Finance

Employee share scheme reform needs to be more “founder friendly”

Broede Carmody /

The federal government’s changes to the taxation of employee share schemes are not “founder friendly” despite being overall a step in the right direction, according to an Australian entrepreneur who has been consulting with policymakers. 

Rebekah Campbell, founder of Posse, told StartupSmart the government – and Small Business Minister Bruce Billson in particular – have been “great” when it comes to hearing what startups need.  

“They really listened,” she says. 

“I think they have gone a long way to addressing the problems, but there are still a couple of big things from the startup side of things.” 

However, Campbell says the exposure draft, which was released in January this year, needed to take another look at the 10% limit on shareholding provision. 

“The current way the revised employee share plan is structured, if you own more than 10% you can’t defer the tax on those options,” she says. 

“So it’s the biggest problem with the legislation – it is not founder friendly but employer friendly.”

Campbell says 10% is “such a small amount” and most founders will not feel like founders any more if they own that much of the company. Instead, they will feel like employees. 

Reuben Bramanathan, senior lawyer at Adroit Lawyers, told StartupSmart although the draft legislation is good news in general for startups, there are “some gaps” which could cause problems.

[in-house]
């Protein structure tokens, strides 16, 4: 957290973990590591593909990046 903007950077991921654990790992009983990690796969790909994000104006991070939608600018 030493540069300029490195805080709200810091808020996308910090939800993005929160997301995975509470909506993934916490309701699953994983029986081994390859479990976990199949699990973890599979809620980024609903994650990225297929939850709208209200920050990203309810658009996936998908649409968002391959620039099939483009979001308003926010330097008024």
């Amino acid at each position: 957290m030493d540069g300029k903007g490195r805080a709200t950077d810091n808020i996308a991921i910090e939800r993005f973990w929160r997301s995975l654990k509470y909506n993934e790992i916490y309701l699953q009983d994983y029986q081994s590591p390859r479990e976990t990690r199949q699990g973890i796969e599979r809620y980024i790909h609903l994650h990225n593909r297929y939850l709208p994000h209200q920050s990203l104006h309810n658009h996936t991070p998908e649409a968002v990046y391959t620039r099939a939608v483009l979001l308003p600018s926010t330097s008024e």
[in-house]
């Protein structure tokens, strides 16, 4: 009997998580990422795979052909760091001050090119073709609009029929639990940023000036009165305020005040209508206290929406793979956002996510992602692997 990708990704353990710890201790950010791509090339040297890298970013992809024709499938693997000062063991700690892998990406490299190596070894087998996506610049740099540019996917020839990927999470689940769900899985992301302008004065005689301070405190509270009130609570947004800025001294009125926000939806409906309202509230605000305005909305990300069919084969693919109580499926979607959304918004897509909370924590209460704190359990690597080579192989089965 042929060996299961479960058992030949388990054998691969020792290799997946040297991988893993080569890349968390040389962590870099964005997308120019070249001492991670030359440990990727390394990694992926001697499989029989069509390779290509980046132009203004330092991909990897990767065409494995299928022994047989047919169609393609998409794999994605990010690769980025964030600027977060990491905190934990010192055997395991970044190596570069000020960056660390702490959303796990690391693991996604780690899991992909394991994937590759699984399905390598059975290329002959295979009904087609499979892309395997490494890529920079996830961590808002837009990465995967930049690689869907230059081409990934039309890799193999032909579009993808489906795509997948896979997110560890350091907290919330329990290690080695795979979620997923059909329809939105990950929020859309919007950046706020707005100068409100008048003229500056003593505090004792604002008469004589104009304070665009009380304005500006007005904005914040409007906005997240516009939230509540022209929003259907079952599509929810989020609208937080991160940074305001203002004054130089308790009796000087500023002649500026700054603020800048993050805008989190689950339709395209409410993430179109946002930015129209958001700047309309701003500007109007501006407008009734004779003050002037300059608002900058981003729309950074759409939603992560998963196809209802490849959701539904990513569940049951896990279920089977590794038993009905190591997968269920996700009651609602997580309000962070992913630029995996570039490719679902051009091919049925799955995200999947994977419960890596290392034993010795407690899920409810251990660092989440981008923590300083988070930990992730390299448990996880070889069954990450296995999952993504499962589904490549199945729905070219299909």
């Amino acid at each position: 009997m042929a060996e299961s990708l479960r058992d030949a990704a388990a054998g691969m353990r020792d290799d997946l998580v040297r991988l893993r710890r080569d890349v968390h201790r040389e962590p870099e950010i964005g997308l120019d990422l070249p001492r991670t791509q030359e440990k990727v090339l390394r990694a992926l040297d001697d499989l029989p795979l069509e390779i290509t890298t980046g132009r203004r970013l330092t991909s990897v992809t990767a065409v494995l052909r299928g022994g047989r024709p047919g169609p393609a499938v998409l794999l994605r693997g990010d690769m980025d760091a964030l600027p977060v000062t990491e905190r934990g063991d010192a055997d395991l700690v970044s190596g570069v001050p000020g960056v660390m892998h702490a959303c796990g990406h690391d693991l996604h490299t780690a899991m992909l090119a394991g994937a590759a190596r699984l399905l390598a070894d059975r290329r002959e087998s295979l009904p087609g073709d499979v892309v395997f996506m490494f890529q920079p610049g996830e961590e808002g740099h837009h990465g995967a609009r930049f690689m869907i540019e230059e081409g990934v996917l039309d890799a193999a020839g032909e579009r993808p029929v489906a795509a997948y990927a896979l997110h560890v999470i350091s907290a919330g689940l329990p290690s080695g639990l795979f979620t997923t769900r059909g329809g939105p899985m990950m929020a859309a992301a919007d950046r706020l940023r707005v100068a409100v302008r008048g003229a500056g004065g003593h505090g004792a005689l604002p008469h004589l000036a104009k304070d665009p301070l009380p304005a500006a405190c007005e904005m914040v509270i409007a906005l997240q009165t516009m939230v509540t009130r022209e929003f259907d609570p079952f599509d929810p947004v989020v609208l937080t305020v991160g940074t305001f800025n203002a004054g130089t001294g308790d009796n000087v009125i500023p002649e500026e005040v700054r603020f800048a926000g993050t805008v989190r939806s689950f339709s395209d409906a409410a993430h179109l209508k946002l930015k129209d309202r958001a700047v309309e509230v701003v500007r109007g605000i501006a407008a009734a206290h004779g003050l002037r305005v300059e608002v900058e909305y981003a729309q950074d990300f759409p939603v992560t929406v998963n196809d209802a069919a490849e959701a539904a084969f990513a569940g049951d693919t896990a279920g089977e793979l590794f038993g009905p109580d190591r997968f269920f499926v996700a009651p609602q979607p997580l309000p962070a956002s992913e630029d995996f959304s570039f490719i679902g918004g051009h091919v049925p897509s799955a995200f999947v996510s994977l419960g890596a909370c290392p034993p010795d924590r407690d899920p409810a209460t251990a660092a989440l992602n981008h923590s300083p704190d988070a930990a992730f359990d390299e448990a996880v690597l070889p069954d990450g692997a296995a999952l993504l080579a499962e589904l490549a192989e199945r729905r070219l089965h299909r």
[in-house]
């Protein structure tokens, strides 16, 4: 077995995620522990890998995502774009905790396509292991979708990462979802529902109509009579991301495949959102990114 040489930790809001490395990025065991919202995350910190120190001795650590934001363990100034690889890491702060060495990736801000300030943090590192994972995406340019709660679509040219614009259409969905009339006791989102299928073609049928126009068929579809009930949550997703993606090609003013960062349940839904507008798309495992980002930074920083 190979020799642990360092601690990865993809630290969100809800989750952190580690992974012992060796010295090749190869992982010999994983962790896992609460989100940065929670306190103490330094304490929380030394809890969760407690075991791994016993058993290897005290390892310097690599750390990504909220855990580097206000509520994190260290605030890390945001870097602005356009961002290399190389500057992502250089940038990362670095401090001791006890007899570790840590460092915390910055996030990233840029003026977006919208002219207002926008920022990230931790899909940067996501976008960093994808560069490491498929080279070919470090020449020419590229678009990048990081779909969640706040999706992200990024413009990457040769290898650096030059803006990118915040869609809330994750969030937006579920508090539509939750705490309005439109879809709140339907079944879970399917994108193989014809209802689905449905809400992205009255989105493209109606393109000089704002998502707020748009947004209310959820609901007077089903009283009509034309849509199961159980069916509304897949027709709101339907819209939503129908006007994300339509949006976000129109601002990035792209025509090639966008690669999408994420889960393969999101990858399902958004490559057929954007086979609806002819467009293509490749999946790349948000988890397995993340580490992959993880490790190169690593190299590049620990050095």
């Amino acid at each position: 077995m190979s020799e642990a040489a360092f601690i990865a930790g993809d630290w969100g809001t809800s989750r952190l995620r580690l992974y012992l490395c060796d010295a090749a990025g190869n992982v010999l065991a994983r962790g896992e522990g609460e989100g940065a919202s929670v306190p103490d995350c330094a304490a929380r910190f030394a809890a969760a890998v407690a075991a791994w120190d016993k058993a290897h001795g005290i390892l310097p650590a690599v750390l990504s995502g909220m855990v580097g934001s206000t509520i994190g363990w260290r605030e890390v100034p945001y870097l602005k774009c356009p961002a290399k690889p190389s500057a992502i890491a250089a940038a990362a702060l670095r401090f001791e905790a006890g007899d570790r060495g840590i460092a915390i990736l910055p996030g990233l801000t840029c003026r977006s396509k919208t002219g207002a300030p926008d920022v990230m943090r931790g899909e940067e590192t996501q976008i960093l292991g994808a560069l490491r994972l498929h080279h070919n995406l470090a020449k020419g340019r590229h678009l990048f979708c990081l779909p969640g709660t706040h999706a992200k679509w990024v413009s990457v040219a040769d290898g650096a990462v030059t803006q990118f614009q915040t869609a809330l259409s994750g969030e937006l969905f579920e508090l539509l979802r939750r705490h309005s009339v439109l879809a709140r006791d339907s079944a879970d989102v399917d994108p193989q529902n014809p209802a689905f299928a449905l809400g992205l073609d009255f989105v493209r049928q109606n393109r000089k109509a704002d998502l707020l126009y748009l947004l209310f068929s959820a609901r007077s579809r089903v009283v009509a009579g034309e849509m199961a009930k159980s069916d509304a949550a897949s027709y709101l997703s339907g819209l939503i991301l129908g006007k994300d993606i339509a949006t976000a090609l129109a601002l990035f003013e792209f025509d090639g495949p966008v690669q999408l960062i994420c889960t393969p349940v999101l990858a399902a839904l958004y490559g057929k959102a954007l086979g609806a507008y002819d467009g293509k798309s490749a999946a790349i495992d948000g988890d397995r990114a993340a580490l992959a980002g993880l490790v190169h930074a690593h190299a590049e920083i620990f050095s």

“The 10% limit could be a problem for startups who have already raised funding at a valuation, and later need to bring on a new co-founder or want to increase equity incentives for the original founders,” he says.

“Any shares or options issued to someone who holds 10% or more of the company will be taxed up front. That 10% limit includes shares and un-exercised options.”

Bramanathan also points out that at this stage the proposed changes will not apply to foreign companies which employ Australians. In addition, employees will still need to pay tax on any shares or options they want to keep when their employment with the company ends.

“There has been a strong response from the startup sector to address these gaps,” he says.

“The new legislation really needs to address these things to give Australian startups a level playing field to attract and retain quality employees.” 

The government hopes to push through its employee share scheme reforms by July this year.

This article originally appeared on StartupSmart.

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Broede Carmody

Broede Carmody is a former senior SmartCompany reporter. Before this, he was a co-editor of RMIT University's student magazine Catalyst.

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